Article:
Tea Time: Inspired by Illustrated Tea Packaging

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As I sip down a glass of cool tamarind iced tea accessorized with slices of mango, orange and starfruit, I feel instantly relaxed, recharged and mostly at ease. There’s just something about tea, about its history and its beauty before being cultivated that enchants me. Even more so than coffee, tea evokes a need for storytelling. Of ancient days in China when tea was the taste of royalty, to its more common existence in the British Isles where 4pm is always teatime.

Tea when repeated in a foreign tongue, is even sweet: chai, thé, tsai. Even in the unromantic German tongue, tea is called der Tee. Unlike its cousin coffee, the caffeine in tea doesn’t make you want to jump in the air; it’s softer and sweeter. While tea leaves actually do contain more caffeine than roasted coffee beans, tea leaves tend to be drunk with a higher water consistency than coffee.

One of my favorite qualities about tea is its aromatherapeutic traits. Think orange blossom, lemon balm and ginger, and Chinese jasmine green tea, and inhale. Not too long ago in a Ugandan supermarket, I smelled a heavenly lemongrass black tea two aisles away and instantly bought for its pungent odor alone. I left it in my bedroom, untouched for three weeks, enjoying the scent that wafted to all four corners and back. I slept well.

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Besides its history, taste and romantic character, one of my favorite things about tea is buying it: In tins and boxes where artists were paid to let their imaginations run wild. Tea in advertising when left to creatives is one of my favorite joys of food store shopping. Back in the day, it started with collecting Celestial Seasonings. I remember buying Celestial Seasonings Bengal Spice mix back in the mid-90s, like the packaging above, so excited to open the box and sip into a world of Rajasthani princes only to find that the taste was just not my style. But who cared, I had the illustration of the Rajasthani tiger albeit an additional 19 teabags left un-drunk. Thank goodness there were more reasonable adults willing to finish it off.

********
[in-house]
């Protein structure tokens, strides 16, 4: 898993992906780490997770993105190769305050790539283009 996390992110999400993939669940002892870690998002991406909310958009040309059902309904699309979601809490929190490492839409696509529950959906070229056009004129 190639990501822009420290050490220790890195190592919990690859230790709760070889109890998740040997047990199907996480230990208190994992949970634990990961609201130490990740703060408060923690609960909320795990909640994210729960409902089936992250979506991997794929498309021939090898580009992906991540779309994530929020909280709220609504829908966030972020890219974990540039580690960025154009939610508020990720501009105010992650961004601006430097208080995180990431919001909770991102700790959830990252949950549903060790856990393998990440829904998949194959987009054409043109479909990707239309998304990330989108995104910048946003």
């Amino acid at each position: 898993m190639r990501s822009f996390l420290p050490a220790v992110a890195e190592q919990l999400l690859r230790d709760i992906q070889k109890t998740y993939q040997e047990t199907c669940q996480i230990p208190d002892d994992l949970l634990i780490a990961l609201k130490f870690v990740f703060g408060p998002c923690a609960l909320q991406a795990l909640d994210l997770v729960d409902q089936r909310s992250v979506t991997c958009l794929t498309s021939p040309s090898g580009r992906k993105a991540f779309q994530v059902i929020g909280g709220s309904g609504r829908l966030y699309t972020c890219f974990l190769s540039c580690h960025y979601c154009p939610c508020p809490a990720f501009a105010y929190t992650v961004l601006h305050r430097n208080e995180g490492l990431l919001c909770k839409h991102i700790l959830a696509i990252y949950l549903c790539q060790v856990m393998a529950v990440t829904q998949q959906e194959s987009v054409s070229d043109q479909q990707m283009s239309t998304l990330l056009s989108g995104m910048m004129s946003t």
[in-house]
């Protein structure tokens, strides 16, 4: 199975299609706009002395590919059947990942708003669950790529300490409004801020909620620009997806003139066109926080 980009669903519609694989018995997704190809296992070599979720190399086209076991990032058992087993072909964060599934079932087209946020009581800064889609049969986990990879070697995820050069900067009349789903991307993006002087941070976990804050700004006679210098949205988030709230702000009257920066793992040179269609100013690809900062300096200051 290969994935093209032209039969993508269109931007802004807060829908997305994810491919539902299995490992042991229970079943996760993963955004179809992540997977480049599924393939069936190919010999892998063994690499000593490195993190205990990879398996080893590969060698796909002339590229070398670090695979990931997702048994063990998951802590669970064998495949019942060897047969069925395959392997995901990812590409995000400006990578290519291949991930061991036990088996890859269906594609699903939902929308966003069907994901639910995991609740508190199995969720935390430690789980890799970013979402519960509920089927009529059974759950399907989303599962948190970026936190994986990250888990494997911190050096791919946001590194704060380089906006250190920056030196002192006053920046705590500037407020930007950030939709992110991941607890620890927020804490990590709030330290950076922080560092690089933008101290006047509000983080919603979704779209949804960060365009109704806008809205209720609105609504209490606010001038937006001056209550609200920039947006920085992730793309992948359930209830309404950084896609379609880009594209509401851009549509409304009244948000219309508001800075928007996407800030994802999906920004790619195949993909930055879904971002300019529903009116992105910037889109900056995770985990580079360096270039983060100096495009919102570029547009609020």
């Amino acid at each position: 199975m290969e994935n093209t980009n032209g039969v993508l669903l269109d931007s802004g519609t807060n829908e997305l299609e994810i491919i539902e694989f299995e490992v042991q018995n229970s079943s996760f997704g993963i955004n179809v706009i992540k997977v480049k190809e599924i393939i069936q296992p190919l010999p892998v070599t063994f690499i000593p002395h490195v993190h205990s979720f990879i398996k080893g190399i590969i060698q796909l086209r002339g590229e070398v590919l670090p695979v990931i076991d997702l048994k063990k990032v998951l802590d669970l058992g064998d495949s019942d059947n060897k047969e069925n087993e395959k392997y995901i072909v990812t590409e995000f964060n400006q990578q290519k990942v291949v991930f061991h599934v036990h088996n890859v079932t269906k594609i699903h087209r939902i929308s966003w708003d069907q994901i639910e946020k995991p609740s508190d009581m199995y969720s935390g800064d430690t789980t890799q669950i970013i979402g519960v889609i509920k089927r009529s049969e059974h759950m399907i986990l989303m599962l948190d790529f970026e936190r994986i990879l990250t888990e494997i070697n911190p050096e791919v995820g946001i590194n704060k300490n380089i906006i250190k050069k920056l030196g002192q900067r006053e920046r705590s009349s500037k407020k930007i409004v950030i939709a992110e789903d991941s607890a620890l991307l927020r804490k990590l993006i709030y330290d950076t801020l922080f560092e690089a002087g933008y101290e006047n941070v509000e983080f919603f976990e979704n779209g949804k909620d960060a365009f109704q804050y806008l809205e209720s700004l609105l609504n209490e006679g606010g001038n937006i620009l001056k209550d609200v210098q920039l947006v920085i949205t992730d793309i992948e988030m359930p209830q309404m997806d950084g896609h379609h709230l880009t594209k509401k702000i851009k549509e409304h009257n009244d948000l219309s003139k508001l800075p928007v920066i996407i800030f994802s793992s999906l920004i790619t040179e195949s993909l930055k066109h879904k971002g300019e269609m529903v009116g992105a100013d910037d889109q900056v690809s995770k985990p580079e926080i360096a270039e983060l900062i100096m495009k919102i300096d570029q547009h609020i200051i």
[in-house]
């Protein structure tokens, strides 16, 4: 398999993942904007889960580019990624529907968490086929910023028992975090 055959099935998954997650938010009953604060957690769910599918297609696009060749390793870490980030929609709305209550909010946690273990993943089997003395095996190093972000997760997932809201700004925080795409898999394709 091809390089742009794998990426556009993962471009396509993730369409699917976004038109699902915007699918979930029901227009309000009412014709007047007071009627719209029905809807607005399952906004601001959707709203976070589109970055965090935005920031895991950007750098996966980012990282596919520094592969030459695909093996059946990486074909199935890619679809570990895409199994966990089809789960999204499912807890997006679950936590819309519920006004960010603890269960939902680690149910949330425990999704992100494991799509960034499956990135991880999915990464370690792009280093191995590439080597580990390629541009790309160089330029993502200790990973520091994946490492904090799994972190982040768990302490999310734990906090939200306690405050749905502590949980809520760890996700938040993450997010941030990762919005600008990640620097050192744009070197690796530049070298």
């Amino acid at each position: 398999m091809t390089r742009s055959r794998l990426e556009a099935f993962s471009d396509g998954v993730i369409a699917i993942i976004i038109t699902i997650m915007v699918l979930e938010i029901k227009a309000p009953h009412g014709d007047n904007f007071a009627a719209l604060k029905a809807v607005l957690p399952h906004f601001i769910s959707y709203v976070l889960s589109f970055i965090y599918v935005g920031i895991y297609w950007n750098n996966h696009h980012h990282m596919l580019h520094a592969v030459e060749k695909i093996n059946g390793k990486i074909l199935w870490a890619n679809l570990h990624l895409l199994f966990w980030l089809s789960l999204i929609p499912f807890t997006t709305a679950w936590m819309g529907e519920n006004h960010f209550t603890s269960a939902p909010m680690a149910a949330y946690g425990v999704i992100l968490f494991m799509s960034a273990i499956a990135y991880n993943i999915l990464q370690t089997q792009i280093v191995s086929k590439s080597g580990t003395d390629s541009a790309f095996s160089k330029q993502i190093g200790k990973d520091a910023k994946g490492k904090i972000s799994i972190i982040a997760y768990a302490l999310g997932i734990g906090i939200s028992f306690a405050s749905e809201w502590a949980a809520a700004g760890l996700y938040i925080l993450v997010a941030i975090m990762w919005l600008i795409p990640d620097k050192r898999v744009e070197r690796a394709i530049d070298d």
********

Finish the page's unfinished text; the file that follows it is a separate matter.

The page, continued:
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In 2007, Lori Anzalone was commissioned to re-illustrate the Bengal Spice tiger, largely keeping the same theme as before.51dgcebkeyl Apparently when the company tried 2015 to go away from the original illustrations that were their hallmark since the 1970s, customers were confused with the new 21st century packaging design, seen above. I actually think that the new artists did a great job of moving the company stylistically into the new century, however due to an overwhelming negative response the illustrations won out and Celestial Seasonings has returned to its staple beloved packaging. Which tiger suits your fancy, the old or the new?

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This brand is newer to me, but I stumbled upon it in a rather remote Canadian sweets shop this past summer: Clipper. Clipper tea is an English brand that instantly won my heart when I saw Lorna Scobie’s whimsical black and white teacups. Among other things, Lorna has just come out with a new adult coloring book.